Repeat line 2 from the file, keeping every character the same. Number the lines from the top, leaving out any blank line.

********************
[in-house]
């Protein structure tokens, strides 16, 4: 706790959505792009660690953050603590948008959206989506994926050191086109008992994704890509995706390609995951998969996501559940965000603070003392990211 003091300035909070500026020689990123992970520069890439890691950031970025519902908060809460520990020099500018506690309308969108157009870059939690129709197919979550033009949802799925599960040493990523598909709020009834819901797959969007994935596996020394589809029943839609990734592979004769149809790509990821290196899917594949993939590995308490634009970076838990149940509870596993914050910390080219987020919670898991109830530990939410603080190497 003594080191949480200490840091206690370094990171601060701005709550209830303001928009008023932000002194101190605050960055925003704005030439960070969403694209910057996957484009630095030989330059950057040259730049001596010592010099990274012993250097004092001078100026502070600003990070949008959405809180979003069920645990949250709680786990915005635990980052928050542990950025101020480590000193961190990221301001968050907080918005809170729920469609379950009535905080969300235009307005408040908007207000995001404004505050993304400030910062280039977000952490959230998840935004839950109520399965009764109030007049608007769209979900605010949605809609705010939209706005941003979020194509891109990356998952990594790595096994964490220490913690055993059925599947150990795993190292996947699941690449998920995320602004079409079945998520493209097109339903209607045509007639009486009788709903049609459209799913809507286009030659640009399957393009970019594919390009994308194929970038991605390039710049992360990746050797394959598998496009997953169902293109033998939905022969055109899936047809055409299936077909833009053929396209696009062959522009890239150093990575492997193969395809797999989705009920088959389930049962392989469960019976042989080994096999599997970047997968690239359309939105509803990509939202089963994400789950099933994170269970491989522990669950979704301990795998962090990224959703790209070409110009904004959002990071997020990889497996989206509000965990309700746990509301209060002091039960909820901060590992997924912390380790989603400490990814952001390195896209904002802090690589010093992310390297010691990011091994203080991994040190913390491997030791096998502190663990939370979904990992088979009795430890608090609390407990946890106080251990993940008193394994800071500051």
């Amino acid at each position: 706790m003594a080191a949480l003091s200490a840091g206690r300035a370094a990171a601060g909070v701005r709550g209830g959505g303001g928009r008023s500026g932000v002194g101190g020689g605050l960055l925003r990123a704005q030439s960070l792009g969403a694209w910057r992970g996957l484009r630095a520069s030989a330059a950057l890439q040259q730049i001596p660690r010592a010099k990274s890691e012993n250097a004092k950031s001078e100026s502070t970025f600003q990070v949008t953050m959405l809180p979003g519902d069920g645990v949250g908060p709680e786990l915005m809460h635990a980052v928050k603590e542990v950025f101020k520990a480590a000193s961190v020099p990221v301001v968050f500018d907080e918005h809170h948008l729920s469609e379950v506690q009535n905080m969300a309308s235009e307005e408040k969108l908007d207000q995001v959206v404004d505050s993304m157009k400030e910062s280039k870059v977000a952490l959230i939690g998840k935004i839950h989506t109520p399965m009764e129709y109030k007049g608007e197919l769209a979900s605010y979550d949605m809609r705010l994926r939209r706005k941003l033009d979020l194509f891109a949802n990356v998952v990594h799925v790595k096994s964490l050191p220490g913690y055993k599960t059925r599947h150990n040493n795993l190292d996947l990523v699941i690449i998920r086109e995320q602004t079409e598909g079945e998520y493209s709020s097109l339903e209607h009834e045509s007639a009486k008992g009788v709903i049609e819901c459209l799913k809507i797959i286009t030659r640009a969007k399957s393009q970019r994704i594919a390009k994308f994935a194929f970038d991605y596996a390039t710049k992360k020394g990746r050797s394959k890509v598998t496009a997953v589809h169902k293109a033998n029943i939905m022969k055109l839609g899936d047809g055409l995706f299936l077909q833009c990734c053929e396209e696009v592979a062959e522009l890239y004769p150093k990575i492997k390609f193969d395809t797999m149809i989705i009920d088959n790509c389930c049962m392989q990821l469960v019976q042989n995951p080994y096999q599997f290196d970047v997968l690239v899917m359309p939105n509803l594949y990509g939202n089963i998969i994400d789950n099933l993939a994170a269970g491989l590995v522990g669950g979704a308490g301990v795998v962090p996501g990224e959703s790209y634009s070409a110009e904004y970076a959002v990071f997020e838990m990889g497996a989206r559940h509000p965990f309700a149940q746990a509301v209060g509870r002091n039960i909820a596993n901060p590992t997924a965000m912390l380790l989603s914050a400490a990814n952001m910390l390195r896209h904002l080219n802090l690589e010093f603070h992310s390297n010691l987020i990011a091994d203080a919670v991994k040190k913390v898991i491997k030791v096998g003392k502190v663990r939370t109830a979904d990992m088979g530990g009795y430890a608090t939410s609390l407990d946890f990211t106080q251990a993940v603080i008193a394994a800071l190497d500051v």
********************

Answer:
């Protein structure tokens, strides 16, 4: 706790959505792009660690953050603590948008959206989506994926050191086109008992994704890509995706390609995951998969996501559940965000603070003392990211 003091300035909070500026020689990123992970520069890439890691950031970025519902908060809460520990020099500018506690309308969108157009870059939690129709197919979550033009949802799925599960040493990523598909709020009834819901797959969007994935596996020394589809029943839609990734592979004769149809790509990821290196899917594949993939590995308490634009970076838990149940509870596993914050910390080219987020919670898991109830530990939410603080190497 003594080191949480200490840091206690370094990171601060701005709550209830303001928009008023932000002194101190605050960055925003704005030439960070969403694209910057996957484009630095030989330059950057040259730049001596010592010099990274012993250097004092001078100026502070600003990070949008959405809180979003069920645990949250709680786990915005635990980052928050542990950025101020480590000193961190990221301001968050907080918005809170729920469609379950009535905080969300235009307005408040908007207000995001404004505050993304400030910062280039977000952490959230998840935004839950109520399965009764109030007049608007769209979900605010949605809609705010939209706005941003979020194509891109990356998952990594790595096994964490220490913690055993059925599947150990795993190292996947699941690449998920995320602004079409079945998520493209097109339903209607045509007639009486009788709903049609459209799913809507286009030659640009399957393009970019594919390009994308194929970038991605390039710049992360990746050797394959598998496009997953169902293109033998939905022969055109899936047809055409299936077909833009053929396209696009062959522009890239150093990575492997193969395809797999989705009920088959389930049962392989469960019976042989080994096999599997970047997968690239359309939105509803990509939202089963994400789950099933994170269970491989522990669950979704301990795998962090990224959703790209070409110009904004959002990071997020990889497996989206509000965990309700746990509301209060002091039960909820901060590992997924912390380790989603400490990814952001390195896209904002802090690589010093992310390297010691990011091994203080991994040190913390491997030791096998502190663990939370979904990992088979009795430890608090609390407990946890106080251990993940008193394994800071500051």